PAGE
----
Improving project management hard and soft skills


From 9 until 13 March, Project Management experts Rui Santos and Miriam Frijns taught staff from IPRC’s (Integrated Regional Polytechnic Centers) and, Universities in Rwanda about the importance of combining hard and soft skills in project management. The training was the first Project Management Skills training combining both skills in the framework of the SEAD- and SEAD-West projects (Sustainable Education for Agriculture Development).

This first edition of the Project Management Skills training combined traditional project management tools with effective use of soft skills. Both contribute to effective management of projects. The combination of project management hard skills with communication, stakeholder engagement and presentations (soft skills) provided the group with a new angle to previous organized courses by SEAD.

The training was based on the Glassers’ learning approach that highlights the importance of doing and teaching others an effective strategy to capture knowledge. The course days were split between theoretical content and discussions in the morning and group work in the afternoon. The work produced in the afternoon was presented the following morning which would then be discussed in-dept. Topics and tools that were discussed were logic models, analytical tools box, planning tools box, monitoring tools box and the evaluation tools box.

The participants were guided through the training and this defined structure made sure the participants compiled a full-project proposal by the end of the training.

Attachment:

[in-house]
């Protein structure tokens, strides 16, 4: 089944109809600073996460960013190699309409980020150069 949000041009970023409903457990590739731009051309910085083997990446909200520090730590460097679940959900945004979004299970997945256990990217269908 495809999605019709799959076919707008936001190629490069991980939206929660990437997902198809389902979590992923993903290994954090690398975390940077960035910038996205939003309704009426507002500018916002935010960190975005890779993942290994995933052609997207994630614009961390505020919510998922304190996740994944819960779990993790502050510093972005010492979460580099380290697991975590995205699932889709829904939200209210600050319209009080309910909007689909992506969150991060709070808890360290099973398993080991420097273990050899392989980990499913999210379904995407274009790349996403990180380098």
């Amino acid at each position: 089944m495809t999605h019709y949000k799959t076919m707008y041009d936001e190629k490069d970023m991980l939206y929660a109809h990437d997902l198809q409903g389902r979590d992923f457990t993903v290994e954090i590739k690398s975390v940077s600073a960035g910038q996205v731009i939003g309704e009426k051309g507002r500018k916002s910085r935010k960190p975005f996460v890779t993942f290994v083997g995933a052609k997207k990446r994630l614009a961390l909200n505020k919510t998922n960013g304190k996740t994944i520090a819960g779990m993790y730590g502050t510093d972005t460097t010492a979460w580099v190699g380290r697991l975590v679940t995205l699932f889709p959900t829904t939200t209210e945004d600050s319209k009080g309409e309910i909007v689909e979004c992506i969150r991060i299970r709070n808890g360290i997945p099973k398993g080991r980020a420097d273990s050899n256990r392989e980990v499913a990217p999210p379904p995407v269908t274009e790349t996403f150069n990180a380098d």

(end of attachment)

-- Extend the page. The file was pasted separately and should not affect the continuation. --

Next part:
To end on a positive note and to motivate the participants to take the new gained knowledge home and implement it, they were asked to identify three individual outcomes.

  • Revelation aspect: the outcome that was a revelation
  • Love aspect: the outcome you want to learn more about
  • Grow aspect: the outcome that requires further development to be able to apply correctly

Throughout this and previous project management trainings the participants have shared a substantial amount of good practices and wrong doings that should be avoided. The experience gained has a great learning value and can be exploited both from the management and pedagogical perspective.

Both projects contributes to sustained food security in Rwanda by meeting national needs for education, research and technology transfer in agricultural production, value chain management and agribusiness.

Nuffic Orange Knowledge Programme
This project is part of the Orange Knowledge Programme. Nuffic OKP contributes to a society’s sustainable and inclusive development by providing access to education and training for professionals and organisations in technical vocational education and training (TVET) and higher education. It is funded by the Dutch Ministry of Foreign Affairs as part of its development cooperation policy. The subsidy programme is managed by Nuffic, a Dutch non-profit organisation for internationalisation in education. It offers funding for long-term, demand-driven partnerships between Dutch knowledge institutions and organisations in 19 participating countries, as well as individual scholarships and Tailor-Made Trainings in all 53 selected countries. The € 195-m, five-year programme ends mid-2022, enabling tens of thousands to change their future. From the Dutch development cooperation policy, 4 priority themes have been selected on which to focus in the programme: Food and Nutrition Security; Water, Energy and Climate; Sexual and Reproductive Health and Rights; and Security and Rule of Law. Cross-cutting themes in this programme are inclusion, employability and environmental sustainability.